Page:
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  • China Matters

    North Korea Financial Sanctions: Same Sh*t Different Decade

    [Updated Jan. 17 & Jan. 20, 2015--CH]A couple days ago I was interviewed by The Real News on the current round of sanctions against North Korea.  Link here. I talked about a few things that I’ve covered in China Matters and on my twitter feed, not all of which made it into the report: the whiff of bogosity in the North Korean attribution in the Sony case, and the apparent need for a rapid-response, evidence be damned attribution process in the case of cybercrimes.  I speculate that a more immediate explanation for the quick sanctions slapdown was that Kim Jung Un had compounded his diplomatic crime of trying to split and circumvent the Six Party Talks united front through unilateral outreach by dealing with the Monster of the Century (actually monster o...more

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  • Achenblog

    The world we make: Don’t leave it to the engineers

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  • China Matters

    In Honor of Martin Luther King's Birthday

    Martin, Thurgood…and J. Edgar? The Preacher, the Black Cardinal, and the Grand InquisitorI highly recommend Gilbert King’s Devil in the Grove: Thurgood Marshall, the Groveland Boys, and the Dawn of a New America.  Reading it in the context of Ferguson, Garner, etc. this book really f*cked me up, as they say nowadays.  Based on my experience, I’d recommend just picking up the book and reading it, without googling “Groveland Boys” or looking at some reviews of the book.  All I can say is that, despite that determinedly sunny subtitle, it will take you into some very dark places.Actually, what I will say is that the book also offers some more fascinating insights into the relationship between J. Edgar Hoover’s FBI and the civil rights movement.&...more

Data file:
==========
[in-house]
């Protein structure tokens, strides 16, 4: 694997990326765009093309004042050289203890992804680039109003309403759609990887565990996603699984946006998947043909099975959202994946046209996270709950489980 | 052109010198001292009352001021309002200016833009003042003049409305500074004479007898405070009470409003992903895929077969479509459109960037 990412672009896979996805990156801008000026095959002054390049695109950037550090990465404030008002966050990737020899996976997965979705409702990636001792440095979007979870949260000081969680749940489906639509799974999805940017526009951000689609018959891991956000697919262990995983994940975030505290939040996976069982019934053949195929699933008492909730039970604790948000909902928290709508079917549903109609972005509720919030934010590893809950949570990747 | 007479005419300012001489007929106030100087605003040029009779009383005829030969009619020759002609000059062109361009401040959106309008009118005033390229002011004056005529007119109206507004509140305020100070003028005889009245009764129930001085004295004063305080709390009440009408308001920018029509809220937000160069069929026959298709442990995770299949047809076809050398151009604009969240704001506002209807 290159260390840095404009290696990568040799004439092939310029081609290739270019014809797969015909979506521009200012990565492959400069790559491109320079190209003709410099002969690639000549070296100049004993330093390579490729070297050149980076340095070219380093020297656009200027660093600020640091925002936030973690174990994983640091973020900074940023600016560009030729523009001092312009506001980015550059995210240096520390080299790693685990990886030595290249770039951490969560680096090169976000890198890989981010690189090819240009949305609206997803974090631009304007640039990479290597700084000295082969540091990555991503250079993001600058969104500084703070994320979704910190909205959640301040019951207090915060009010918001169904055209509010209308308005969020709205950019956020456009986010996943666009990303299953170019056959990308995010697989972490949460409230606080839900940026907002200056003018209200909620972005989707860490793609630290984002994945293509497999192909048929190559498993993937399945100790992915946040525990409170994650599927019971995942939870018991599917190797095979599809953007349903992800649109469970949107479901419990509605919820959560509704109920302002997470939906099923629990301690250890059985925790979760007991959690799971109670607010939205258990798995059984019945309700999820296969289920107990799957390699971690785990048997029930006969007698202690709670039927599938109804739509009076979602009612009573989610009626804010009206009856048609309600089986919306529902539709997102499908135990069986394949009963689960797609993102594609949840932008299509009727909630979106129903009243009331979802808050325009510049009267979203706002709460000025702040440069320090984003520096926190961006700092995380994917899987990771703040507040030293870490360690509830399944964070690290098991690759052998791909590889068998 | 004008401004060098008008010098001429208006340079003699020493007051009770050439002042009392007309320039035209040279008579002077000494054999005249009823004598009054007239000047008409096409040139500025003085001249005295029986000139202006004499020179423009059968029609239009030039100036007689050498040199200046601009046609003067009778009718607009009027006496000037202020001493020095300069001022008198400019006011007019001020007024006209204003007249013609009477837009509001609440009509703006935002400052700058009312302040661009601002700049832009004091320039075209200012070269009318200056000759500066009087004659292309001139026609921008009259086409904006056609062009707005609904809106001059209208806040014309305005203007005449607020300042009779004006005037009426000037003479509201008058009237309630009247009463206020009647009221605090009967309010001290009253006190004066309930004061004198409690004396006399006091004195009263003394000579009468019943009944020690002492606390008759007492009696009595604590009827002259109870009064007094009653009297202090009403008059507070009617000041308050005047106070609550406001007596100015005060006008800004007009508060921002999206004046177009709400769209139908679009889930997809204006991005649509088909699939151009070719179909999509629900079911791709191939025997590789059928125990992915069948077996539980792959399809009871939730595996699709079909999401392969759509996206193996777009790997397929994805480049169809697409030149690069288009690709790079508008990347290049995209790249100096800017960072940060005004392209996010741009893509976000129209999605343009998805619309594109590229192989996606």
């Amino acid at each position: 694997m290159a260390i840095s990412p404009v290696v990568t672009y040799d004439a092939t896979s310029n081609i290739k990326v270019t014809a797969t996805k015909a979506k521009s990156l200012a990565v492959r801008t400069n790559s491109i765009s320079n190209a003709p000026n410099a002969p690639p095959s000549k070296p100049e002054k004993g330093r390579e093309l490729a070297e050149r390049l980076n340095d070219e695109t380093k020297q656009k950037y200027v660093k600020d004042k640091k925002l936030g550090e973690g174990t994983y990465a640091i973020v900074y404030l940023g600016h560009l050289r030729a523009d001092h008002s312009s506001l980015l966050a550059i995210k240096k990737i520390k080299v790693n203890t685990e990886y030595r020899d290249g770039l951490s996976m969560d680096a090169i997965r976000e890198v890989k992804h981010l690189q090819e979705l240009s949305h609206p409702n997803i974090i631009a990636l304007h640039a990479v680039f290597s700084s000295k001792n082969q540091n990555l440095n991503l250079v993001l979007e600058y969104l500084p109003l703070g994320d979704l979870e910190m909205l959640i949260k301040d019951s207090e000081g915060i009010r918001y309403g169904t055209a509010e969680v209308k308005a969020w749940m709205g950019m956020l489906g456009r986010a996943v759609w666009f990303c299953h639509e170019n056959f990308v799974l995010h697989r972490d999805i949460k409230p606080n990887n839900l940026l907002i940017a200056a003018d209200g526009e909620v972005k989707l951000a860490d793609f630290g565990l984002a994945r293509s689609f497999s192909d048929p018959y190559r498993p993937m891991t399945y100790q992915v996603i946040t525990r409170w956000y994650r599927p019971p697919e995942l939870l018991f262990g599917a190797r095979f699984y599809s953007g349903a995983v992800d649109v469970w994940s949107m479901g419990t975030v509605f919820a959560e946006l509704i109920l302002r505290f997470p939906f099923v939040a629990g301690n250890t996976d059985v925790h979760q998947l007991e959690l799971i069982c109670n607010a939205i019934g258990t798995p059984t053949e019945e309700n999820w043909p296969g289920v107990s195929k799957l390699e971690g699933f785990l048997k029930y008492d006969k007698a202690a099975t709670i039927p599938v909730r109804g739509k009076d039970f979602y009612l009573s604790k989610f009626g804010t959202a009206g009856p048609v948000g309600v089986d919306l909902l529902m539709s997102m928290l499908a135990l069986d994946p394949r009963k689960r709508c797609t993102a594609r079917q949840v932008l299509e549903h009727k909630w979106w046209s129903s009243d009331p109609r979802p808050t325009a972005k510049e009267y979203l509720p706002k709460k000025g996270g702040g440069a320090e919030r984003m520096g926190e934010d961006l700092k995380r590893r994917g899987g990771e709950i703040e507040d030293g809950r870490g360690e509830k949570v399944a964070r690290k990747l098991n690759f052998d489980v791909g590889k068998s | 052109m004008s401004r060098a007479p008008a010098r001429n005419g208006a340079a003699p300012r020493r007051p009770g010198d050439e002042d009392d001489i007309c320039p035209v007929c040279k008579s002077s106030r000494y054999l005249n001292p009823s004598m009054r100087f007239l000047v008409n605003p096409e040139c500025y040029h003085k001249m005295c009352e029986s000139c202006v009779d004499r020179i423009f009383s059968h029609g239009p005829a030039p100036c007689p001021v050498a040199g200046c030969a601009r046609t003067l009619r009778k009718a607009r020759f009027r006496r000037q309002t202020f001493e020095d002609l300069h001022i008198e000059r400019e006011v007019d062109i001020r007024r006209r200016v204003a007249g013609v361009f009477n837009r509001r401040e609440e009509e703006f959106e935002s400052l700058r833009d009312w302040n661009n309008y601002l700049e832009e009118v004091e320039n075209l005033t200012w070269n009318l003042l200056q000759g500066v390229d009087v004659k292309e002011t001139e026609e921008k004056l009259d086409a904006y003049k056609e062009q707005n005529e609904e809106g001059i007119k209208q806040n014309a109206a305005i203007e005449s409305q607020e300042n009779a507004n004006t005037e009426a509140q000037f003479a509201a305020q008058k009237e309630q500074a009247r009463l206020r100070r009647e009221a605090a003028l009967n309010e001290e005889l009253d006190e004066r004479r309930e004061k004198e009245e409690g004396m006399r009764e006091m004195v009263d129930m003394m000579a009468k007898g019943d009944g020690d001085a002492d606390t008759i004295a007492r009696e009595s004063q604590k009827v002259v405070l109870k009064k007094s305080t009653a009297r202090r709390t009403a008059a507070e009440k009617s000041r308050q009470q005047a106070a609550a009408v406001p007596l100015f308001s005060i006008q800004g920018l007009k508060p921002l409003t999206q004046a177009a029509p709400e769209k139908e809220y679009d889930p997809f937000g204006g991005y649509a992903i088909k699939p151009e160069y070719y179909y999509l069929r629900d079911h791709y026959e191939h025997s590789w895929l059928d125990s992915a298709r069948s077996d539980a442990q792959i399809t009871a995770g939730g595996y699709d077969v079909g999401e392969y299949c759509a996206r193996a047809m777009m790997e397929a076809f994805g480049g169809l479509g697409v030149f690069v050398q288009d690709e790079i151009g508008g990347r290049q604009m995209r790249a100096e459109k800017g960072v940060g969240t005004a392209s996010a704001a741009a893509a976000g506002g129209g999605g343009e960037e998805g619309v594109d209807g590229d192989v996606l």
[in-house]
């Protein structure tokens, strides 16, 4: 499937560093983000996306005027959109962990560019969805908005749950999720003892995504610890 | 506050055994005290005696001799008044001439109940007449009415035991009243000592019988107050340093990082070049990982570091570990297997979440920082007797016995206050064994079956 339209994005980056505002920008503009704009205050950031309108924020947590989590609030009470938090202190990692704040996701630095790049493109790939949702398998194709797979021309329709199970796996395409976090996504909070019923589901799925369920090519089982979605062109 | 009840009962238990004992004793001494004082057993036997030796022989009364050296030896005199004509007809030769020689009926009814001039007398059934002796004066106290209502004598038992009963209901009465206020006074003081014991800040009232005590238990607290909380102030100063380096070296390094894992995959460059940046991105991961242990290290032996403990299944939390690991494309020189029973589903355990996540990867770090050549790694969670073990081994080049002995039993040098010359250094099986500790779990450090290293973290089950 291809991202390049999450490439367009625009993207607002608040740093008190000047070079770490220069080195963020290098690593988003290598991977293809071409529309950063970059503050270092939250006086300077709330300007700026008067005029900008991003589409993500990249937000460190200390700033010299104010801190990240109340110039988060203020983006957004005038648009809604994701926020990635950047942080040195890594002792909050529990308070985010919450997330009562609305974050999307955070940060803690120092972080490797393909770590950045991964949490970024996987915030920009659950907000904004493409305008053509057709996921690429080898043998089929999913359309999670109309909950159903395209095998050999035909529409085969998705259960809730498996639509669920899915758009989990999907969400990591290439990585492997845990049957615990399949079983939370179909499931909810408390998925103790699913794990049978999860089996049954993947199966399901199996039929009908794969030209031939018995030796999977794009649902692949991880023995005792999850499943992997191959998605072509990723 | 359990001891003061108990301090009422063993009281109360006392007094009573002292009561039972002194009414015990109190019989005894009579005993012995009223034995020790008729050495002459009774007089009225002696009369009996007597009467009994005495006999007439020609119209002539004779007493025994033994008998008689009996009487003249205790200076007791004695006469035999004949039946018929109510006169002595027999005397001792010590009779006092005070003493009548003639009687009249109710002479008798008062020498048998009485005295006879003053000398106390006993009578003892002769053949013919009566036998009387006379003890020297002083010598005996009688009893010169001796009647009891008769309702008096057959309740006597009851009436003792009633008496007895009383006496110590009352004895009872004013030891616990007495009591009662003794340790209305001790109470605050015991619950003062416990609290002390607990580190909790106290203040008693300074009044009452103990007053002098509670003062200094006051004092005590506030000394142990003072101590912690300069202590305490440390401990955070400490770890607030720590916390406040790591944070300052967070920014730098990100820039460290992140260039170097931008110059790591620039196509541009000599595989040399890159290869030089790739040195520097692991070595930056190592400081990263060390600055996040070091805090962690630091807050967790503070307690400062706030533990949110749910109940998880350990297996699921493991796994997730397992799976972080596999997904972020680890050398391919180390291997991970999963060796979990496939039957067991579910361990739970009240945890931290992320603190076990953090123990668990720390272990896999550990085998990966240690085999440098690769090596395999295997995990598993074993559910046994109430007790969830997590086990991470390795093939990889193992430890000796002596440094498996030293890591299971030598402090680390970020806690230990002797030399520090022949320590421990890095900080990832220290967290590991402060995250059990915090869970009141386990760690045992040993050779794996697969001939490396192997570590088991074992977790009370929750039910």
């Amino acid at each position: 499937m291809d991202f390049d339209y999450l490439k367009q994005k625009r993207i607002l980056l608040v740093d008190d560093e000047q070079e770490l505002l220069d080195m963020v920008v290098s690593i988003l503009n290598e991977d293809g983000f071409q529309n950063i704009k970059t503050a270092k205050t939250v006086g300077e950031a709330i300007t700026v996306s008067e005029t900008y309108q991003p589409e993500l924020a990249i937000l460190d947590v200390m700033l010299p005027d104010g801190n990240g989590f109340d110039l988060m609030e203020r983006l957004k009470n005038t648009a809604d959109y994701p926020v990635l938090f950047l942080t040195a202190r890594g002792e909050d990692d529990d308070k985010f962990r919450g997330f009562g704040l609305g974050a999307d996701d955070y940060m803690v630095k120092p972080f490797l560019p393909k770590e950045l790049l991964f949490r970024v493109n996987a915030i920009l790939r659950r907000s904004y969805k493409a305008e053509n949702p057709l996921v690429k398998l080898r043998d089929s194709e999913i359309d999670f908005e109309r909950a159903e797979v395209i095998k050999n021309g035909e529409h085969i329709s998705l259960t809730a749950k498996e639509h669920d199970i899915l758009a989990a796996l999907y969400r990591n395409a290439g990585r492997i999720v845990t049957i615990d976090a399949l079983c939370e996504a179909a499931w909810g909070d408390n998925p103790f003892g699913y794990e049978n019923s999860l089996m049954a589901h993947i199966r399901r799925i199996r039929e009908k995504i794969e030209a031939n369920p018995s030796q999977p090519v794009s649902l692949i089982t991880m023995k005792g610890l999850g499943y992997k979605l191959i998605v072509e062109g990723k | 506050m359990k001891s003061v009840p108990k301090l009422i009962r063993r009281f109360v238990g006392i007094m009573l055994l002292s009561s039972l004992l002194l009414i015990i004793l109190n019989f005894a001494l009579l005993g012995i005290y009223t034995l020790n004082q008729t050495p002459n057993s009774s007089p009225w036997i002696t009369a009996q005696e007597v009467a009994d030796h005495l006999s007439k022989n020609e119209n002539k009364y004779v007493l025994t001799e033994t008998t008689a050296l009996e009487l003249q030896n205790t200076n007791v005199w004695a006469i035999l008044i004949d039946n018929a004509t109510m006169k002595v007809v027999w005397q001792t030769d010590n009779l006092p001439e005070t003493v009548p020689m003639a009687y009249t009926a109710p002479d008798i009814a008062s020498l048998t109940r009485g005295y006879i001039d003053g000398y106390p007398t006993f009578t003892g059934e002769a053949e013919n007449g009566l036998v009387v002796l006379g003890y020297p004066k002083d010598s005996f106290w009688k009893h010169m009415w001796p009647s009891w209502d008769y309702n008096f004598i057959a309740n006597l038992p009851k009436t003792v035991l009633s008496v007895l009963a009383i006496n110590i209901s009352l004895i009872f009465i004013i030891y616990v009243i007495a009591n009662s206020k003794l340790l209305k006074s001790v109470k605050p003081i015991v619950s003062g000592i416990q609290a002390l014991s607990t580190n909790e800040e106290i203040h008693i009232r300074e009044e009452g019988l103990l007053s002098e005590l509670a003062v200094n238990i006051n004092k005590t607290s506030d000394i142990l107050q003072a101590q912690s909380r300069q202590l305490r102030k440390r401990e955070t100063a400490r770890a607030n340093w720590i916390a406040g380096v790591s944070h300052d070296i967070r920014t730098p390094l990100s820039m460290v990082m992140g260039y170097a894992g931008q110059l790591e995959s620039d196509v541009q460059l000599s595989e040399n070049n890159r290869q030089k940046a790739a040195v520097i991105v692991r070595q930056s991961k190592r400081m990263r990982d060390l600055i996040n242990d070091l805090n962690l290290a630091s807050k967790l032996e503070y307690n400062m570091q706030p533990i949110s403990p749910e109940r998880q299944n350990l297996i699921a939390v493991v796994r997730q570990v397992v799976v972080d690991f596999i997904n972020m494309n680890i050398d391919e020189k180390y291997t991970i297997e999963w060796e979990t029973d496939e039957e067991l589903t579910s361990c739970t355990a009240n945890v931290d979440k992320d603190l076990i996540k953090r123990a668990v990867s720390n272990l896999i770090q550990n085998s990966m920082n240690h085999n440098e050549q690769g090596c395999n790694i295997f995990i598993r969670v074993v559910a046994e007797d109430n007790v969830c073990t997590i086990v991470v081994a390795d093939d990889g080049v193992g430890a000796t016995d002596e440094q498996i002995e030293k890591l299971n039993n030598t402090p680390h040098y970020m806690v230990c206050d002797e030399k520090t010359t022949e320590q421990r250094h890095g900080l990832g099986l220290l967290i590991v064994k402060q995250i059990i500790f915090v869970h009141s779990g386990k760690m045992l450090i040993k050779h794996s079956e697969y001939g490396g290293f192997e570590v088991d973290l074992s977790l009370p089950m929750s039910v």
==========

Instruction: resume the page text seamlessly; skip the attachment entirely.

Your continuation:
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  • The Belgravia Dispatch

    Kissinger's "World Order"

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  • Rodger A. Payne's Blog

    New Look

    Readers probably noticed the new banner and other minor blog updates -- the former made fairly easily thanks to Picmonkey. Once again, the photos are courtesy of government websites, so should not involve any copyright issues:Obama with beerKansas JayhawkKC Royals Blue October 2014Comedy-Tragedy MasksEarthThe last update occurred in 2010. Visit this blog's homepage.For 140 character IR and foreign policy talk, follow me on twitter.Or for basketball, baseball, movies or other stuff, follow this personal twitter account. ...more

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  • Rodger A. Payne's Blog

    Samantha Power in Louisville

    I attended this talk by Samantha Power on Monday at the University of Louisville: I'm not sure UN Ambassador Power said anything really new about American foreign policy, but news reports tended to emphasize two points -- her call for bipartisan foreign policy and her argument against new Congressionally-imposed sanctions on Iran.If you were not paying close attention, her arguments about the value of economic sanctions seemed to be inconsistent. She criticized the economic embargo against Cuba, claiming that after more than 50 years of failure, the Obama administrations simply wants the U.S. to try a new approach. Yet, at the same time, she praised the success of economic sanctions against Burma (a pet issue of host Senator Mitch McConnell) and other recent sancti...more

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  • Achenblog

    The presidency: What it takes

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  • Macro and Markets

    Lessons from the Ruble’s Dive